GHS to tackle meningitis scourge
The Ghana Health Service (GHS) says it has deployed trained Rapid Response Teams (RRTs) at the regional and district levels of various health facilities as well as communities to undertake meningitis case search and support case management.
It added that it had also provided 7,500 antibiotics (Vials of Ceftriaxone; the appropriate antibiotic for the management of meningitis) and funds to support their response.
The Upper West Region started reporting cases in February, this year, and has seen an increase in cases in recent times, especially in the past two weeks.
“As of April 15, 2020, a total of 258 cases have been reported in the Upper West out of the 409 cases reported in the five Northern regions, resulting in 40 deaths (case fatality of about 15 per cent),” the GHS said in a statement.
Signed by the Director General of the GHS, Dr Patrick Kuma-Aboagye, the statement said: “Regional and District Public Health Emergency Management Committees (PHEMC) have been activated to meet weekly to coordinate investigation and response activities.
“Intensive public education has started and is ongoing with respect to the signs and symptoms of meningitis and the need to report early to a health facility. Meetings have been held with the chiefs and other opinion leaders to solicit for their support in the sensitisation of their respective communities,” the statement said.
The GHS assured the people of the Upper West Region that it was committed to bringing the outbreak under control.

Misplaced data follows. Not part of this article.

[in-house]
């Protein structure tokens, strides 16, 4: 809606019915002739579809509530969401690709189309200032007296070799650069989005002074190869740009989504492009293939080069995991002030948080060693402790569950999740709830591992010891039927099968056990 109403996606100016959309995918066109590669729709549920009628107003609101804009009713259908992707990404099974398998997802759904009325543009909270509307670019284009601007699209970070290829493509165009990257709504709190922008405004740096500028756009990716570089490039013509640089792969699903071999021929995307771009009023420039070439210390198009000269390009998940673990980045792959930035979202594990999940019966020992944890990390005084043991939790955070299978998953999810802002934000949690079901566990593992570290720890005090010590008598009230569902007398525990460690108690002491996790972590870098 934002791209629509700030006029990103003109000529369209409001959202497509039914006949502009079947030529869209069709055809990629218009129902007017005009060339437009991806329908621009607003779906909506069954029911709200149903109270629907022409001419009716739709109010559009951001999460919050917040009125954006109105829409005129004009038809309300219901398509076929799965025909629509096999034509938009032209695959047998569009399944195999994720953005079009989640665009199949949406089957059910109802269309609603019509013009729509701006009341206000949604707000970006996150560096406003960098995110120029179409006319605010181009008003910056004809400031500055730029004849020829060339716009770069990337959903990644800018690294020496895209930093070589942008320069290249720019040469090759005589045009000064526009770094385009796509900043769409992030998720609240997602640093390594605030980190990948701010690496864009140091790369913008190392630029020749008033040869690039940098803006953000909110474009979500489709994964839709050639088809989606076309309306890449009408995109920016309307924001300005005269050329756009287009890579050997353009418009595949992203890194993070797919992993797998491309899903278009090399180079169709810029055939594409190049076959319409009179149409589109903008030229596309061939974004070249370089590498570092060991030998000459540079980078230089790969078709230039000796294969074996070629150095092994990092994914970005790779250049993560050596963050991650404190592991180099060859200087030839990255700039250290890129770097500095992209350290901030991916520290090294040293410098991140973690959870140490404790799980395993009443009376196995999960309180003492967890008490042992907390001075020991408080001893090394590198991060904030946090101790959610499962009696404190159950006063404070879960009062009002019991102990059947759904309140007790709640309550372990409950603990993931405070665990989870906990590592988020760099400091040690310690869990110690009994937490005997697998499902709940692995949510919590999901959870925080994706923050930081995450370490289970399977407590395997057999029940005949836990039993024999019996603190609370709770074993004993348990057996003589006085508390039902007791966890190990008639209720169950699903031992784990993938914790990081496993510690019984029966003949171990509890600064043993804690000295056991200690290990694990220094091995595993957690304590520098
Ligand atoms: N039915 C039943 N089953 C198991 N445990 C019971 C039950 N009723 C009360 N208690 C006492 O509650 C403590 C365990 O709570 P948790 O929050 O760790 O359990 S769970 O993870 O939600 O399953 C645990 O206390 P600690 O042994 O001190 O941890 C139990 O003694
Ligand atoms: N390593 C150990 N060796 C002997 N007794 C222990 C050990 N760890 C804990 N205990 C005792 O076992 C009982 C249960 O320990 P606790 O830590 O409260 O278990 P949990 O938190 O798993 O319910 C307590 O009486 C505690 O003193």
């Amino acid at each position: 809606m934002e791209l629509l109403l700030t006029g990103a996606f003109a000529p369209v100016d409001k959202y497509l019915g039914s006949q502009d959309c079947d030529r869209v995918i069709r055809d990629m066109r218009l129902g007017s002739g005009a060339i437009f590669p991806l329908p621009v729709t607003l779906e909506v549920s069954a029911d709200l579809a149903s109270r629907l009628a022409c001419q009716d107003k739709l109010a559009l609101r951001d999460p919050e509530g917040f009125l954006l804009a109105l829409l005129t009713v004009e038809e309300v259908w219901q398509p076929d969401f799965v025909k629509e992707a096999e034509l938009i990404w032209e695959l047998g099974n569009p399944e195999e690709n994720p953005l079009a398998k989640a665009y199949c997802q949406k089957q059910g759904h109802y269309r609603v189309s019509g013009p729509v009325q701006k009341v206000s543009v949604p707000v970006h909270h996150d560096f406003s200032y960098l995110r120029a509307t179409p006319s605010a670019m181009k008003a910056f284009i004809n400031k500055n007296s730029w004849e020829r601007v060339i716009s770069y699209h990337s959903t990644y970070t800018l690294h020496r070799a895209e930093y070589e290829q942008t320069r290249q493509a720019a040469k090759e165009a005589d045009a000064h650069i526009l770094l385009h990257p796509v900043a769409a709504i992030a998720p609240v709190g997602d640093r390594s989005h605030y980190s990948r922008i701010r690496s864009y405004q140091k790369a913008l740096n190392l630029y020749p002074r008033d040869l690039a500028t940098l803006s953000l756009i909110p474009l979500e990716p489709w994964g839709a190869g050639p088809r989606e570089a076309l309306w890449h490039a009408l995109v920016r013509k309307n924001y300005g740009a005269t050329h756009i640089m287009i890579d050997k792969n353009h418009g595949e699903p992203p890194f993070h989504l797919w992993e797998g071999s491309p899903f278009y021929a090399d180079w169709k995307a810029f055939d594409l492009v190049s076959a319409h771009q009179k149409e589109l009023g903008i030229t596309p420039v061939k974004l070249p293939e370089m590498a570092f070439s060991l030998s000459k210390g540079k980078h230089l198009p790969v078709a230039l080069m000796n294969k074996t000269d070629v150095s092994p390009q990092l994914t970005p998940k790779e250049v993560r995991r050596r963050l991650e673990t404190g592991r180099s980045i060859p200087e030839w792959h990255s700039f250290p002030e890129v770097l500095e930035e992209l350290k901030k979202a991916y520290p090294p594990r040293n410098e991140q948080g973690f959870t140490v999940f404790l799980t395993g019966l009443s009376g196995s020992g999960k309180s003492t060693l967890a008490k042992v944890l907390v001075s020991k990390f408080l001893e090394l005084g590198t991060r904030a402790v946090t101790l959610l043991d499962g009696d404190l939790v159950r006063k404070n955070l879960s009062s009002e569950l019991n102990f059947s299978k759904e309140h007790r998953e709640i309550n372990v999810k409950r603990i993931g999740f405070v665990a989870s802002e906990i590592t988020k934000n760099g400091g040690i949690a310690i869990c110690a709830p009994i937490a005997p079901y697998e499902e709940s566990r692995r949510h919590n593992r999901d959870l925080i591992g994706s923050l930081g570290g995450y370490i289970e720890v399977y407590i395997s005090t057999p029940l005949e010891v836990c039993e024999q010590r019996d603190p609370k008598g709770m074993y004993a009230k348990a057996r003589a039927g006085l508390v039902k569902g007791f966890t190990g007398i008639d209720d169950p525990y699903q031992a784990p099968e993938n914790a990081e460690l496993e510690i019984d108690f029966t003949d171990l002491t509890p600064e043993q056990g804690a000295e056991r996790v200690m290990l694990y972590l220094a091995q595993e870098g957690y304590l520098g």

It noted that though there was no vaccine for the strain causing this current outbreak, effective treatment was available.
“The need to emphasise this is paramount to ensure early reporting and initiation of treatment that can significantly improve outcome and improve survival rate,” it noted.
The GHS explained that investigations had indicated that the high case fatality was due to late reporting.
It, therefore, advised residents of the affected areas to report early to the nearest health facility so the appropriate treatment could be administered to improve survival rate.
In addition, it said a team of experts, led by the head of Disease Control, had been deployed to the Upper West Region to provide technical assistance and support the region to intensify response.
Meningitis is an acute febrile illness, involving the covering of the brain and spinal cord (meninges). It is characterised by fever, headache, nausea, vomiting, stiffness of the neck, altered consciousness, convulsion/seizures and coma.
The illness is particularly endemic in the northern parts of the country, where there is usually an annual surge of cases during the dry season.
The current outbreak in the Upper West Region is caused mainly by a new strain of bacteria - Neisseria meningitides serotype X - which has no vaccine, and Streptococcus pneumoniae which has an average case fatality of 40 per cent.